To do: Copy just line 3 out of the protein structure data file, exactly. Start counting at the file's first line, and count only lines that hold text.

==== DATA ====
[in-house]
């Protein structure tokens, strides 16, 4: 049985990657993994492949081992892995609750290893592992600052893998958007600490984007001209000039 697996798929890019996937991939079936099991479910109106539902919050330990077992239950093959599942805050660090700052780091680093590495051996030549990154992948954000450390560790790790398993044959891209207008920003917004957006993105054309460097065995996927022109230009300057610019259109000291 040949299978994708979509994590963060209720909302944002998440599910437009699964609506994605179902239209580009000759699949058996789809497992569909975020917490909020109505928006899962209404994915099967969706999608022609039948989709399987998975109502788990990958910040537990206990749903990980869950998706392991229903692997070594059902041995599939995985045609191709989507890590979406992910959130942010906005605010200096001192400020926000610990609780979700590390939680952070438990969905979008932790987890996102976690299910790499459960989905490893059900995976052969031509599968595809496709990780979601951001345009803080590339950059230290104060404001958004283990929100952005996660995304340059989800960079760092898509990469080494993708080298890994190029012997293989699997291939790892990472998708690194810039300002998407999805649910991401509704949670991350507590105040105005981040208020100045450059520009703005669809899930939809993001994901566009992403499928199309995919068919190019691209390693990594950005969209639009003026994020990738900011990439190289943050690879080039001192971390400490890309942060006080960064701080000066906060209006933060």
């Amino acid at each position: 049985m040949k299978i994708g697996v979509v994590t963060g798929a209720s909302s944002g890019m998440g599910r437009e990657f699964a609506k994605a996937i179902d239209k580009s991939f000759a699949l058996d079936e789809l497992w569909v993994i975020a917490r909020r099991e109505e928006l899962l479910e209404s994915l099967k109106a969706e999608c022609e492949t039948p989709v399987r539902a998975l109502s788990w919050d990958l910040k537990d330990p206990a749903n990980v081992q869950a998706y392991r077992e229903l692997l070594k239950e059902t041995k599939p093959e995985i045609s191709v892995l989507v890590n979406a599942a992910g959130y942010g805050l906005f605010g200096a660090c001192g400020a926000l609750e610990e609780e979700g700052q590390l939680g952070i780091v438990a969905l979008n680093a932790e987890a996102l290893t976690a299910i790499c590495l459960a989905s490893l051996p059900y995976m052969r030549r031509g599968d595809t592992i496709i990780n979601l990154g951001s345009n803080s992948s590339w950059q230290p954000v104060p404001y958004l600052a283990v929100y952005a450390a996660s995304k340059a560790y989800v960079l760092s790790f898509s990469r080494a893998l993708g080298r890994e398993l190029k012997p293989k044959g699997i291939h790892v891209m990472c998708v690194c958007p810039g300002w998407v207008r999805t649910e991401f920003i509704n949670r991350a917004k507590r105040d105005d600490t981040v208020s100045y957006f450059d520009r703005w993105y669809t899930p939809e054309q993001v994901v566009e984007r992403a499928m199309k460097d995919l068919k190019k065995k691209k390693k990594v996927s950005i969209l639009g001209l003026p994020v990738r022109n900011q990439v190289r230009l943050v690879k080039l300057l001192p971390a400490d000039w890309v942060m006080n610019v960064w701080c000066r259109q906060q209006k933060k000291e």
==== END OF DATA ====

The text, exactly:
């Amino acid at each position: 049985m040949k299978i994708g697996v979509v994590t963060g798929a209720s909302s944002g890019m998440g599910r437009e990657f699964a609506k994605a996937i179902d239209k580009s991939f000759a699949l058996d079936e789809l497992w569909v993994i975020a917490r909020r099991e109505e928006l899962l479910e209404s994915l099967k109106a969706e999608c022609e492949t039948p989709v399987r539902a998975l109502s788990w919050d990958l910040k537990d330990p206990a749903n990980v081992q869950a998706y392991r077992e229903l692997l070594k239950e059902t041995k599939p093959e995985i045609s191709v892995l989507v890590n979406a599942a992910g959130y942010g805050l906005f605010g200096a660090c001192g400020a926000l609750e610990e609780e979700g700052q590390l939680g952070i780091v438990a969905l979008n680093a932790e987890a996102l290893t976690a299910i790499c590495l459960a989905s490893l051996p059900y995976m052969r030549r031509g599968d595809t592992i496709i990780n979601l990154g951001s345009n803080s992948s590339w950059q230290p954000v104060p404001y958004l600052a283990v929100y952005a450390a996660s995304k340059a560790y989800v960079l760092s790790f898509s990469r080494a893998l993708g080298r890994e398993l190029k012997p293989k044959g699997i291939h790892v891209m990472c998708v690194c958007p810039g300002w998407v207008r999805t649910e991401f920003i509704n949670r991350a917004k507590r105040d105005d600490t981040v208020s100045y957006f450059d520009r703005w993105y669809t899930p939809e054309q993001v994901v566009e984007r992403a499928m199309k460097d995919l068919k190019k065995k691209k390693k990594v996927s950005i969209l639009g001209l003026p994020v990738r022109n900011q990439v190289r230009l943050v690879k080039l300057l001192p971390a400490d000039w890309v942060m006080n610019v960064w701080c000066r259109q906060q209006k933060k000291e």